January 28, 2014
As Toronto City Council considers the 2014 Capital and Operating Budgets this week, members of the Toronto Real Estate Board (TREB) have stepped up their efforts in voicing opposition to the Toronto Land Transfer Tax. Here are some pretty revealing facts:
- Toronto is the only Municipality in Canada with a Land transfer tax imposed on purchasers of real estate.
- The average price of a single family home in the city is approximately $570,000—and rising, fast. Translation? The average—non first time-buyer pays a minimum of $15,000 in combined land transfer taxes: $7,875 on the provincial portion and an additional $7,125 imposed by the City.
- First time buyers receive a rebate on both taxes, lowering the burden to just shy of $9,500. However, the highest Land Transfer Tax rate kicks in on homes priced over $400,000 for ALL home buyers, considerably lower than the City’s current average price mentioned above.
- The average purchase price represents the most competitive segment of the housing market. Thus, by and large, the real figure is skewed much higher as current supply levels have not kept pace with the demand for single family homes.
- The City of Toronto has tagged expected “revenues” of $335 million from the Land Transfer Tax for 2014
“Relying on an unpredictable revenue source like the Land Transfer Tax, which fluctuates with the City’s real estate market, poses risks. The proposed budget that City Council is currently debating relies on this unpredictable revenue stream more than ever before. Instead, City Council should be focusing on predictable budgeting options and cutting the Land Transfer Tax, instead,” said Dianne Usher, President, Toronto Real Estate Board.
When the City’s 2014 budget process began last November, City staff recommended budgeting $335 million in revenue from the Land Transfer Tax for 2014 which allowed for a buffer in revenue expectations to account for potential fluctuations in the real estate market.
Since then, the City’s Budget Committee and Executive Committee have amended the proposed Budget to increase the budgeted revenue from the Land Transfer Tax by over $20 million, exposing the City’s budget to a degree of volatility if indeed current real estate market trends were to reverse.
The Toronto Real Estate Board feels that eliminating the Land Transfer Tax on the first $400,000 value of a property, at a minimum, for all home buyers, would be a healthy first step to providing some relief from this tax. Setting this threshold at $400,000 would ensure that first-time home buyers would be no worse off.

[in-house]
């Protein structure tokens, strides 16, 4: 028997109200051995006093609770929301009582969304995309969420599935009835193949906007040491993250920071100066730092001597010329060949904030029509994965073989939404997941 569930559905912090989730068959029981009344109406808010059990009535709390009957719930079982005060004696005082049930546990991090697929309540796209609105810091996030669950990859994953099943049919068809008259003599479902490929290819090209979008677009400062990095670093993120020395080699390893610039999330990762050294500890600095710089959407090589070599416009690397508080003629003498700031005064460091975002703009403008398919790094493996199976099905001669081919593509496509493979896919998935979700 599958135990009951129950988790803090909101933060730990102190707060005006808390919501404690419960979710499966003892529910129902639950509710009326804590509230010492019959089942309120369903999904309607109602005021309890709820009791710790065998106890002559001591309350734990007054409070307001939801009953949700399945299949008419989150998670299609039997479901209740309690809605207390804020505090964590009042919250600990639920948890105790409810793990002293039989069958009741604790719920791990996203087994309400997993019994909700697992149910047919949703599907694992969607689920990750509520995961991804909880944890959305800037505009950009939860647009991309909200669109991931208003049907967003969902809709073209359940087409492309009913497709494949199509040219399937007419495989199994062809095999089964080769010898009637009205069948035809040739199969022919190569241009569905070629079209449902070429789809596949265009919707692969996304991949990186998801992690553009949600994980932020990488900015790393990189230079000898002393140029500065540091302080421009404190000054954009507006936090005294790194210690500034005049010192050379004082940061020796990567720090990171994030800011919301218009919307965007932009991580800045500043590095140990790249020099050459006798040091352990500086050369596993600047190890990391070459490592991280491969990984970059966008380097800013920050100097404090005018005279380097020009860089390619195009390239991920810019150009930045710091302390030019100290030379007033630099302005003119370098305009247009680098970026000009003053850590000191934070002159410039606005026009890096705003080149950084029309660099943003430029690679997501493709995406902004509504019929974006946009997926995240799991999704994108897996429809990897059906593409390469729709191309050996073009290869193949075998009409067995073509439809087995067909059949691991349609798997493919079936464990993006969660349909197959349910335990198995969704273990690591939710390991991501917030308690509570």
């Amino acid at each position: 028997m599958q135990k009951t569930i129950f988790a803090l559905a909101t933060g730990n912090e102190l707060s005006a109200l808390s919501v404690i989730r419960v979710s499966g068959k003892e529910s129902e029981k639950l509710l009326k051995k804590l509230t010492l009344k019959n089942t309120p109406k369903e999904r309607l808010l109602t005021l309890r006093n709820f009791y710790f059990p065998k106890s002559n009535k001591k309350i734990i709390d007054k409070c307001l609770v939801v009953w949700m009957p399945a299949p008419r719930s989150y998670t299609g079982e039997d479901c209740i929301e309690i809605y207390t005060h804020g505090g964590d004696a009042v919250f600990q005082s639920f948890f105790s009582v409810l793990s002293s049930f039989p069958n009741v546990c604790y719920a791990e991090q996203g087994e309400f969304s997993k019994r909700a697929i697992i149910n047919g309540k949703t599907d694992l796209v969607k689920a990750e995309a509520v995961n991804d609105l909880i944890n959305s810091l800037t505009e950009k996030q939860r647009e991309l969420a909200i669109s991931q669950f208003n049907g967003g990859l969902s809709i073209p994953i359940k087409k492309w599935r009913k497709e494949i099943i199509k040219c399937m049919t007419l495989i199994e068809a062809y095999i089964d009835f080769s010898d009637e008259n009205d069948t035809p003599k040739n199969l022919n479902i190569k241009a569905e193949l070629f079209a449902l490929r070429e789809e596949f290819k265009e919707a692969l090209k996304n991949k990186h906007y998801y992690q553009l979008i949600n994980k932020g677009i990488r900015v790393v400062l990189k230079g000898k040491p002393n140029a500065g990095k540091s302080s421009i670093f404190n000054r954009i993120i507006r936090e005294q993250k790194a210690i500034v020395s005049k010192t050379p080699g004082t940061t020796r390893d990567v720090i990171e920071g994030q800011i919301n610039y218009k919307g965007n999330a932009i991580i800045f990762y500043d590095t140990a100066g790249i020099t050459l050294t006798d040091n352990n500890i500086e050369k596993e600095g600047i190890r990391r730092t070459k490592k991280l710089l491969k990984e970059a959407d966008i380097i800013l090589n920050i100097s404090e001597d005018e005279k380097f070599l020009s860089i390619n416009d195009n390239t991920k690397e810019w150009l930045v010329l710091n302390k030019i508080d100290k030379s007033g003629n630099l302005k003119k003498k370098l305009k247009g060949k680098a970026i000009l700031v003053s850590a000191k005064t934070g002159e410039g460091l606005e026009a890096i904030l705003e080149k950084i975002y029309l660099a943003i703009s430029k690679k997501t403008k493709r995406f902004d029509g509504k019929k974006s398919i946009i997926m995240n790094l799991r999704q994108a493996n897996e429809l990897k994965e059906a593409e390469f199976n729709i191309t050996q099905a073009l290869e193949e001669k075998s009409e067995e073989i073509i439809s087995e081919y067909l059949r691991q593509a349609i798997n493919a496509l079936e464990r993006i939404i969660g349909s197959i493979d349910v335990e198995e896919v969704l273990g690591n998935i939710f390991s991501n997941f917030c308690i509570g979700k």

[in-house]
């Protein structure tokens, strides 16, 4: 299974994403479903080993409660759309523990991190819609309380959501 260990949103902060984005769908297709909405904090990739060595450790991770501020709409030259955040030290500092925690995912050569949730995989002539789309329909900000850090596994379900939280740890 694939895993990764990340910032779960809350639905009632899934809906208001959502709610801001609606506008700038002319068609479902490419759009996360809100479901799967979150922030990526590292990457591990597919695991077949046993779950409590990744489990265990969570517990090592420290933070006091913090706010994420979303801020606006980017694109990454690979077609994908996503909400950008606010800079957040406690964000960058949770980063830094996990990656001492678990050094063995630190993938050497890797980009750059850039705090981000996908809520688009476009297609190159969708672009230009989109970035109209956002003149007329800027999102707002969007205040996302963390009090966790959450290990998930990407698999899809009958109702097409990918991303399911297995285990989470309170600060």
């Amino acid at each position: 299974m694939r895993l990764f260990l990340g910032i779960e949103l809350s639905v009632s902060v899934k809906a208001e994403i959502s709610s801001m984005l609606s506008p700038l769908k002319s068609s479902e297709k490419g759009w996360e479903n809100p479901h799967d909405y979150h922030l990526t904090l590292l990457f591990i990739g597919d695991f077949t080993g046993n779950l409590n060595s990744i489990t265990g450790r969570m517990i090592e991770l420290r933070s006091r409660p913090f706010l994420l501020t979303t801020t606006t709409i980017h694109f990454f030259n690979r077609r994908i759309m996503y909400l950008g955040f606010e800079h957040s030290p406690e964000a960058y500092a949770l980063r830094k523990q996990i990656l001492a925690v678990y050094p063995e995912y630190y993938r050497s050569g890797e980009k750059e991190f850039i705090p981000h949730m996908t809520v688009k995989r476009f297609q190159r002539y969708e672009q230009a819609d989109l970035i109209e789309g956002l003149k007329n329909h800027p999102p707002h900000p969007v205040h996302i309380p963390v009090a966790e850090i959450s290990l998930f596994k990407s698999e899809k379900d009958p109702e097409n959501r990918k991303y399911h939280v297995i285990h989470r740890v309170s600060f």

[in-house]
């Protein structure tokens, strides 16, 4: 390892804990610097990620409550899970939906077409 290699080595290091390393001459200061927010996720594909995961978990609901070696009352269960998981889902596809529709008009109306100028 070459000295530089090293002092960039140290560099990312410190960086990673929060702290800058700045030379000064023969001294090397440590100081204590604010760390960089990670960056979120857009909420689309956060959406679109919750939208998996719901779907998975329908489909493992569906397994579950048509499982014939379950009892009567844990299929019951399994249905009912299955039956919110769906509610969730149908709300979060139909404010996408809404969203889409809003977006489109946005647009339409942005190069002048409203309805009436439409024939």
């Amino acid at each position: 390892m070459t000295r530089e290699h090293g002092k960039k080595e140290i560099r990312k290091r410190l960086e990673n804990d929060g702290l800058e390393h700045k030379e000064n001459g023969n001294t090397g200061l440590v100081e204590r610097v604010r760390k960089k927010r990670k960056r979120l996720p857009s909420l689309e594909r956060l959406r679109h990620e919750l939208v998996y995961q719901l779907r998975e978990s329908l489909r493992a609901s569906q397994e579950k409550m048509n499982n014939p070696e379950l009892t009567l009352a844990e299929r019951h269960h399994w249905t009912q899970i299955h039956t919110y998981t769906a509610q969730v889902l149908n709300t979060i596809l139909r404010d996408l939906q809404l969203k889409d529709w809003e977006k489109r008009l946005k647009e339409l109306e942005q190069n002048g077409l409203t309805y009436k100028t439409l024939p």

If a lower threshold is preferred, the current rebate for first-time home buyers should still be maintained, and potentially expanded, indexed to inflation going forward.
“Even first-time home buyers purchasing below average–priced properties are currently being forced to pay thousands of dollars in Toronto Home Buying Tax, because the City’s first-time home buyer rebate has not kept pace with inflation,” said Von Palmer, TREB’s Chief Government and Public Affairs Officer.
TREB has also pointed out to City Council that the current Land Transfer Tax rates are regressive because they force people purchasing below-average priced homes to pay the highest tax rate.
“The Home Buying Tax has become more and more regressive as home prices have increased, because its tax rates have not been adjusted with inflation. Someone purchasing a home priced below the City’s average price is being charged the highest tax rate. That’s not right,” said Palmer. TREB also told City Council that potential new real estate transactions resulting from a reduction in the Land Transfer Tax could help off-set any impact to the City’s budget.
“Potential growth in home sales resulting from a Land Transfer Tax rate reduction could help offset the impact to the City’s budget. Research by the C.D. Howe Institute has shown that the Land Transfer Tax has dampened home sales in Toronto by 16 percent annually.
If a Land Transfer Tax rate reduction helps to reduce or reverse this effect, the resulting extra home sales, which may not have occurred otherwise, could generate new off-setting revenue for the City, while bringing more balance into the market,” said Usher.
TREB is encouraging the public to visit www.LetsGetThisRightToronto.ca to tell City Council to do the right thing and phase out the Home Buying Tax. Thousands of Torontonians have already done so.